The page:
The big show: British cinema culture in the Great War (1914-1918),
Exeter, University of Exeter Press, 315pp.
(Exeter Studies in Film History).
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The Big Show looks at the role played by cinema in British cultural life during World War One. In writing the definitive account of film exhibition and reception in Britain in the years 1914 to 1918, Michael Hammond shows how the British film industry and British audiences responded to the traumatic effects of the Great War. The author contends that the War's significant effect was to expedite the cultural acceptance of cinema into the fabric of British social life. As a result, by 1918, cinema had emerged as the predominant leisure form in British social life. Through a consideration of the films, the audience, the industry and the various regulating and censoring bodies, the book explores the impact of the war on the newly established cinema culture. It also studies the contribution of the new medium to the public's perception of the war.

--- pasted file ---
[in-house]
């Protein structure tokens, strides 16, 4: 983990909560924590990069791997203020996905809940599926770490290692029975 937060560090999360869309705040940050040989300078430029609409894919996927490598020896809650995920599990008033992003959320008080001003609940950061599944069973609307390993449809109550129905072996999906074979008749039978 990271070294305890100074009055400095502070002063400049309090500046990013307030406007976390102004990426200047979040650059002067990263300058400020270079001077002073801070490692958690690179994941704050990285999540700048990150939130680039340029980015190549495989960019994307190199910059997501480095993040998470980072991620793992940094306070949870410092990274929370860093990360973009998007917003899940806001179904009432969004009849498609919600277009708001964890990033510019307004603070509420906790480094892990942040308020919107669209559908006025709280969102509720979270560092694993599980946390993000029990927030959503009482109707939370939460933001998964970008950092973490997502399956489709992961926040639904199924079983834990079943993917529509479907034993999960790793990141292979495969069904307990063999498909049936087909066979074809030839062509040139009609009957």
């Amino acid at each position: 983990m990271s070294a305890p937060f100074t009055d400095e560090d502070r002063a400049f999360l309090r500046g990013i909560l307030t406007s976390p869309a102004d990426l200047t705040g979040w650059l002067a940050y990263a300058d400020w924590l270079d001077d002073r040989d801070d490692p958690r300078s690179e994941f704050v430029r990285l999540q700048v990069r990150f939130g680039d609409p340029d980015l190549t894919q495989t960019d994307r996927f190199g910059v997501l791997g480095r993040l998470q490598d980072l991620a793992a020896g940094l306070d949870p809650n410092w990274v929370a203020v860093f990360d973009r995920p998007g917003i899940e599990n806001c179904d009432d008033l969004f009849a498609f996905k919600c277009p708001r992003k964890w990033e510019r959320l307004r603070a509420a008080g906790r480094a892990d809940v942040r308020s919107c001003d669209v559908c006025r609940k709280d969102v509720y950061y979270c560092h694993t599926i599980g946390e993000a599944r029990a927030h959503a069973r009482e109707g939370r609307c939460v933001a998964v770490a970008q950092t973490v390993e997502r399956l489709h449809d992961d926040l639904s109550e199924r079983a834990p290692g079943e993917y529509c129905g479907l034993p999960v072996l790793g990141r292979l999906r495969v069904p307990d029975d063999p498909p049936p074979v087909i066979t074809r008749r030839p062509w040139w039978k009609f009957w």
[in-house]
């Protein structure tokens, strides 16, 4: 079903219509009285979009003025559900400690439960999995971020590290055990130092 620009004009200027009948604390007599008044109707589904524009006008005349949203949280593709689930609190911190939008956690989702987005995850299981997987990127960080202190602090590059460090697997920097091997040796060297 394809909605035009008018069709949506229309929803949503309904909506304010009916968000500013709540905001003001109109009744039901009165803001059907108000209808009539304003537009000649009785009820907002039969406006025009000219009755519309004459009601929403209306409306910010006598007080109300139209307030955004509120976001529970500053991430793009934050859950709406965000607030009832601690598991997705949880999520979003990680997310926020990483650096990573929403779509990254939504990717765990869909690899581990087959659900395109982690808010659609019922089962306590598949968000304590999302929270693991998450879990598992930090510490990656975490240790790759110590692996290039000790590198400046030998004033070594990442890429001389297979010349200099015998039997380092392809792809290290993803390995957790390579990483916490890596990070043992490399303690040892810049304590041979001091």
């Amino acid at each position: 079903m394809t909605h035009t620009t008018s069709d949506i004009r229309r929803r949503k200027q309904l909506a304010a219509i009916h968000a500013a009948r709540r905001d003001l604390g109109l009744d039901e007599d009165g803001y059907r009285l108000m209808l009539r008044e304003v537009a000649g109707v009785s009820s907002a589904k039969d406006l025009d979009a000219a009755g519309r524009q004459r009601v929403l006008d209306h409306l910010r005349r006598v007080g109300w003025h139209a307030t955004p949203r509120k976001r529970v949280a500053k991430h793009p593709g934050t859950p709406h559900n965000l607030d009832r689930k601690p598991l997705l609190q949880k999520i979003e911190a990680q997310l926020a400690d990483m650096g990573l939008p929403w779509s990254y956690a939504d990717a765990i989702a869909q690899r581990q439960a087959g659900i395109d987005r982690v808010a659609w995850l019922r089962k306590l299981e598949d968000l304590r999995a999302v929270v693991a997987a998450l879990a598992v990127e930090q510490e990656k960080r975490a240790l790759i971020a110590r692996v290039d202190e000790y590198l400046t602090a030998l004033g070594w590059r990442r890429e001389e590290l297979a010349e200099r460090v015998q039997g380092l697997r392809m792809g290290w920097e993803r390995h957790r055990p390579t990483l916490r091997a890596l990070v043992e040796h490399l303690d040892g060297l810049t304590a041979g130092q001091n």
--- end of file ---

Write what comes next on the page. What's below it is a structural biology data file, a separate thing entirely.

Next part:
* Fills an important gap in the history of Hollywood outside the USA
* Uses the cinema culture of Southampton, an important gateway port to the battlefields of Europe, to present a series of case studies
* A study of early British cinema, for which the Exeter list has a strong reputation Social and cultural history of Britain in WWI
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